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Printing and Prophecy

Prognostication and Media Change 1450-1550

Jonathan Green

Publication Year: 2011

Printing and Prophecy: Prognostication and Media Change 1450-1550 examines prognostic traditions and late medieval prophetic texts in the first century of printing and their effect on the new medium of print. The many prophetic and prognostic works that followed Europe's earliest known printed book---not the Gutenberg Bible, but the Sibyl's Prophecy, printed by Gutenberg two years earlier and known today only from a single page---over the next century were perennial best sellers for many printers, and they provide the modern observer with a unique way to study the history and inner workings of the print medium. The very popularity of these works, often published as affordable booklets, raised fears of social unrest. Printers therefore had to meet customer demand while at the same time channeling readers' reactions along approved paths. Authors were packaged---and packaged themselves---in word and image to respond to the tension, while leading figures of early modern culture such as Paracelsus, Martin Luther, and Sebastian Brant used printed prophecies for their own purposes in a rapidly changing society. Based on a wide reading of many sources, Printing and Prophecy contributes to the study of early modern literature, including how print changed the relationship among authors, readers, and texts. The prophetic and astrological texts the book examines document changes in early modern society that are particularly relevant to German studies and are key texts for understanding the development of science, religion, and popular culture in the early modern period. By combining the methods of cultural studies and book history, this volume brings a new perspective to the study of Gutenberg and later printers.

Published by: University of Michigan Press

Series: Cultures of Knowledge in the Early Moder


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pp. xi

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Introduction: Printing and Prophecy

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pp. 1-14

The prophet is, first and foremost, a media phenomenon. Whether in biblical narrative or medieval history, what denes a prophet is not the prediction of future events but the communicative claims made by the...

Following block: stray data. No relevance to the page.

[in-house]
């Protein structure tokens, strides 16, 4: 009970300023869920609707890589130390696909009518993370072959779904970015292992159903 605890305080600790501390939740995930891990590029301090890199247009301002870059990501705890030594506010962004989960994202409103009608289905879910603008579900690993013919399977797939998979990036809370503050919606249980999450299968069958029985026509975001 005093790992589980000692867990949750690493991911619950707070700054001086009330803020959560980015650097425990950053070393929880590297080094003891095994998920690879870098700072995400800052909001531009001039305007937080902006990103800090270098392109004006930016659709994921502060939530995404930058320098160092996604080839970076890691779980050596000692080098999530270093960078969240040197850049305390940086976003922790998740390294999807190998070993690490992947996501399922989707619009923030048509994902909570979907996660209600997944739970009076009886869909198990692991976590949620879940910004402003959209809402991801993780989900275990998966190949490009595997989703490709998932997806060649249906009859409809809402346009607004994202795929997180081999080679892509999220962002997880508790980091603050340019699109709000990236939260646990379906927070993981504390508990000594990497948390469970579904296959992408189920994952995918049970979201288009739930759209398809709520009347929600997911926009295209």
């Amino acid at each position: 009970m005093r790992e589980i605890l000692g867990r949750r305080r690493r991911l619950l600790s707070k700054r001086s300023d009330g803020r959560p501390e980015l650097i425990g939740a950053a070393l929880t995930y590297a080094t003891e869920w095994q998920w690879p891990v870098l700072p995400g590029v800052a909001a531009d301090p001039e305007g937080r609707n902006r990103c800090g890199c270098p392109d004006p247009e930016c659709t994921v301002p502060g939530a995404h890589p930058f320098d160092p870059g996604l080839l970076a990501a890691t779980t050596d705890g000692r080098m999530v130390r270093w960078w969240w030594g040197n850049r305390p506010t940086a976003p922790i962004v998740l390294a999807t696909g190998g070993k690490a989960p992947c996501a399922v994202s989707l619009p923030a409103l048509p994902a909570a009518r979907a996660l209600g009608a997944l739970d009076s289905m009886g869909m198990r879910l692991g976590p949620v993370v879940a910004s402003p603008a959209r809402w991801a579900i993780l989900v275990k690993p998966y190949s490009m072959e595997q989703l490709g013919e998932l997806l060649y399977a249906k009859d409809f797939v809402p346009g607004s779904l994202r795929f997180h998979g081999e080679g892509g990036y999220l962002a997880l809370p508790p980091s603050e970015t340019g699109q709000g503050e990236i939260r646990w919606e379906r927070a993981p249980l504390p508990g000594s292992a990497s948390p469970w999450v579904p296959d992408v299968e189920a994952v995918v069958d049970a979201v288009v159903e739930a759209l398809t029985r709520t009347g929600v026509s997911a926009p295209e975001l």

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Chapter 1: The Sibyl's Book

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pp. 15-38

To speak of Gutenberg's literary contributions seems, at first glance, perverse, for he left behind no lyrical or prose compositions, if any ever existed. Instead, his life is known, all too incompletely, from official documents and...

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Chapter 2: Prophets in Print

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pp. 39-61

While the combination of astrology and prophecy had been debated by many and attempted by some for centuries, Johannes Lichtenberger's Prognosticatio of 1488 was the first successful combination of both...

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Chapter 3: Prophets and Their Readers

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pp. 62-84

The closer relative and nearer antecedent of Johannes Lichtenberger's Prognosticatio was not any of the monumental editions of Birgitta of Sweden's collected works but, rather, an early fifteenth-century compilation...

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Chapter 4: Visions of Visions: Functions of the Image in Printed Prophecy

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pp. 85-108

What do illustrations do? For those in late medieval and early modern printed books, Edgar Bierende identifies three basic functions: to delight, to teach in parallel to the text, and to help structure the reader's memory of the text. In addition, Bierende...

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Chapter 5: Practica Teutsch

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pp. 109-130

It should now be clear why works of popular astrology must be included in a study of prophecy in early modern society: the ties between the two fields are too numerous, the reciprocal influence too pervasive, and the...

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Chapter 6: Fear, Floods, and the Paradox of the Practica Teutsch

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pp. 131-150

As works that emphasized their foundation on scientific principles and that were intended to explain the workings of the world for a broad audience, practicas reflected anxieties over the shifting foundations of knowledge in early...

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Conclusion: The Prophetic Reader

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pp. 151-154

In the first centuries after Gutenberg, prophecy in its many forms provided a significant segment of the print market, a model of the social and semiotic interactions of authors with their audiences, and a metaphor for...

Appendix: Prophecy and Prognostication in Print, 1450-1550

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pp. 155-203


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pp. 205-243


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pp. 245-258


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pp. 259-265

E-ISBN-13: 9780472027583
E-ISBN-10: 0472027581
Print-ISBN-13: 9780472117833
Print-ISBN-10: 0472117831

Page Count: 272
Illustrations: 12 images
Publication Year: 2011

Series Title: Cultures of Knowledge in the Early Moder